The octagonal, low-ceiling, half-timbered building that customers see today only dates back to the 11th century and was originally used as a dovecote. It is believed that Oliver Cromwell stayed one night in the pub during the Civil War, stabilizing his horse in what is now the bar. The names came and went – these are the Roundhouse and the Three Pigeons, and the Fighting Cocks were briefly abandoned in favor of the fisherman when the cockfights (which had taken place on the premises for hundreds of years ) were banned in 1849.

This setback is nothing compared to last week. Pubs that are not yet forced to close are now struggling to prepare for weeks, if not months, of closure. Tofalli, the son of a Cypriot family of chefs and cafe owners, rethought his business. “We are no longer a pub,” he says. “We are a community center.”

On Friday, he opened a fruit and vegetable stall on the old cobblestones outside. He added a fish counter on Saturday and printed take-out menus with cod and fries and tofu curry. Its staff delivered Sunday roasts to residents. He encouraged regulars to participate in a city-wide “Stick One In” campaign, in which pubs sell food stamps and drinks to use when – and if – they reopen.

Tofalli, a former Xerox salesperson who bought and relaunched the Fighting Cocks eight years ago, says bar and bar owners are used to innovation in extremis. “I live with the fear of going bankrupt every day of the week,” he says. “This song is not new.”

Pub Ye Olde Fighting Cocks in St Albans, photographed on March 19, 2020.

The octagonal low-ceiling, half-timbered building that customers see today dates back to the 11th century © Tolga Akmen

It costs £ 100,000 a month for the Fighting Cocks to continue, Tofalli says. About 30% of this amount is donated to the brewery. Food still costs about a third. Wages can take 20 to 40 percent, depending on the season. Then there are loans and business rates to pay and lights to turn on. Many landlords have large rent bills. Sometimes there is a profit. “Euro 2020 was going to put £ 50,000 in the bank,” he said of the football tournament, which was postponed for a year until June 2021.

Yet even the emergency response must change quickly. Monday evening, after the government announced the almost total closure of the country, the trade of passage in the stalls of Tofalli disappeared and it closed them to concentrate on the deliveries. By Wednesday, he had received 42 meal orders, mostly from isolated elderly clients, and the phone was still ringing. “It’s like a Red Cross point,” he says by text.

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Ads also illustrate the devastating coronavirus that is spreading to industries around the world. Tofalli’s attempts to sell products and takeout serve not only its community and its bottom line, but also its suppliers. “I’m thinking of the cheese maker and the honey,” he says. “They are also skint.”

Government’s announcement that it will pay 80% of the wages of staff retained by companies that temporarily close is a possible lifeline – Tofalli says he was “on the moon” when he heard it – but the owners of companies are waiting to hear when money may appear. The invoices will not wait. In addition to a freeze on beer duties, McClarkin wants the government to cancel the VAT payments due later this month. Some large brewers, including Fuller’s, have canceled the rent for its tenant pubs. What is at stake in many villages and towns, she says, are the only community spaces still standing. “Ads are the original social network and we want to keep it going after this crisis,” she says. She had hoped that the doors could reopen in time to mark Victory in Europe in early May. “I don’t think it will happen now,” she adds.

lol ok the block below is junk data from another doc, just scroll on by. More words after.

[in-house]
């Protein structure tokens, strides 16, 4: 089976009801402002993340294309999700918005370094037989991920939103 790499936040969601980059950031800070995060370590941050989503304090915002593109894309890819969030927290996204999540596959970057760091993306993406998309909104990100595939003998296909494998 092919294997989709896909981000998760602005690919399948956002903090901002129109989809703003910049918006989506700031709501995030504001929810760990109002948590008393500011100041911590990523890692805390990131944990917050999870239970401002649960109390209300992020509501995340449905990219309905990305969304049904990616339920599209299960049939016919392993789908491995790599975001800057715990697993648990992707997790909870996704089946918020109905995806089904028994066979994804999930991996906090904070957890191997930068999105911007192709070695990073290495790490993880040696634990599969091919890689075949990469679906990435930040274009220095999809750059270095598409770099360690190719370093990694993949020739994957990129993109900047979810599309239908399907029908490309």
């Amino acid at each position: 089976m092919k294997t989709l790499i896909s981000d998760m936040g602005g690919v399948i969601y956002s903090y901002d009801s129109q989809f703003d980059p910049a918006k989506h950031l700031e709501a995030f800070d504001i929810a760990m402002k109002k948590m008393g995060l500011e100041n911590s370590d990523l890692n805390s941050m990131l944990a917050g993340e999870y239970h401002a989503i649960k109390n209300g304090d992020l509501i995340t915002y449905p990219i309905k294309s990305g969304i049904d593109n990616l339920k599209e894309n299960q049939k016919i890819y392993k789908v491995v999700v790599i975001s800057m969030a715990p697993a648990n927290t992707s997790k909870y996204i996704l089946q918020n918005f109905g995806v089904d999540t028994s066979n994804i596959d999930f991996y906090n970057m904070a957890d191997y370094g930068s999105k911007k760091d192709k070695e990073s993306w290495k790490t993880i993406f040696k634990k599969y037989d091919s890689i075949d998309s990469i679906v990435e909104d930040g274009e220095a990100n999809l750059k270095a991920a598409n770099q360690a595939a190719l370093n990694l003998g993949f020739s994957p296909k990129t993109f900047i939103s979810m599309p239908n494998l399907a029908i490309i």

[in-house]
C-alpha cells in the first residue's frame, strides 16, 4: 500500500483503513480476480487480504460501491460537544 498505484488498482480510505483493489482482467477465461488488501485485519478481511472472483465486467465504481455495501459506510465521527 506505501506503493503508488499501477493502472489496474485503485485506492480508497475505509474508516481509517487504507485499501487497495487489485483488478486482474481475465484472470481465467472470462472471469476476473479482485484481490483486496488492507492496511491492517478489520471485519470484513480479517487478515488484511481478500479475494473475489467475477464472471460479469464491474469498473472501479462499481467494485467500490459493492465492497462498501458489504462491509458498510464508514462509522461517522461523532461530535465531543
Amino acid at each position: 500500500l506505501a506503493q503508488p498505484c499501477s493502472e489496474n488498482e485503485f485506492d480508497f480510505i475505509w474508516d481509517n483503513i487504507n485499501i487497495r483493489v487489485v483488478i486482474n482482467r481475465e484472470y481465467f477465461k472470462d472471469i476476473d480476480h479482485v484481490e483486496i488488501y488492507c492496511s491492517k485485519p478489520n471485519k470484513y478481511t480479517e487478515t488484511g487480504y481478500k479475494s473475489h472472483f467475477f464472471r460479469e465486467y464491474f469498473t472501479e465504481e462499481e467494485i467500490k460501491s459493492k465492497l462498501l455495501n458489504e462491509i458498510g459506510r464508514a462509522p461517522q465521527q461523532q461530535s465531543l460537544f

At Ye Olde Fighting Cocks, Tofalli’s mission is to help other pubs in the region minimize their losses and live to serve another round. Two weeks ago, he called a “Covid-19 Cobra meeting” with other owners, who continue to share their support and ideas. Even if the pubs are closed, he hopes their role in the community will only become more vital – and that they could come back stronger.

Pub Ye Olde Fighting Cocks in St Albans, photographed on March 19, 2020.

The pub is now trying to sell products and take-out while being closed © Tolga Akmen

Bubonic plague caused greater terror than the coronavirus, killing 70% of the inhabitants of certain villages in Hertfordshire and three out of four monks at St Albans Abbey. After the Black Death and its immediate economic impact had passed, the surviving workers earned higher wages as part of an economic resurgence on a European scale. Disposable income and leisure time increased hand in hand, and more and more Britain went to the pub, forging its modern image and role in society. As Robert Tombs, a Cambridge history professor, put it in his book The English and their history, “The English pub is born.” On a sunny day, for weeks or months, an industry – and its customers – hope it can recover.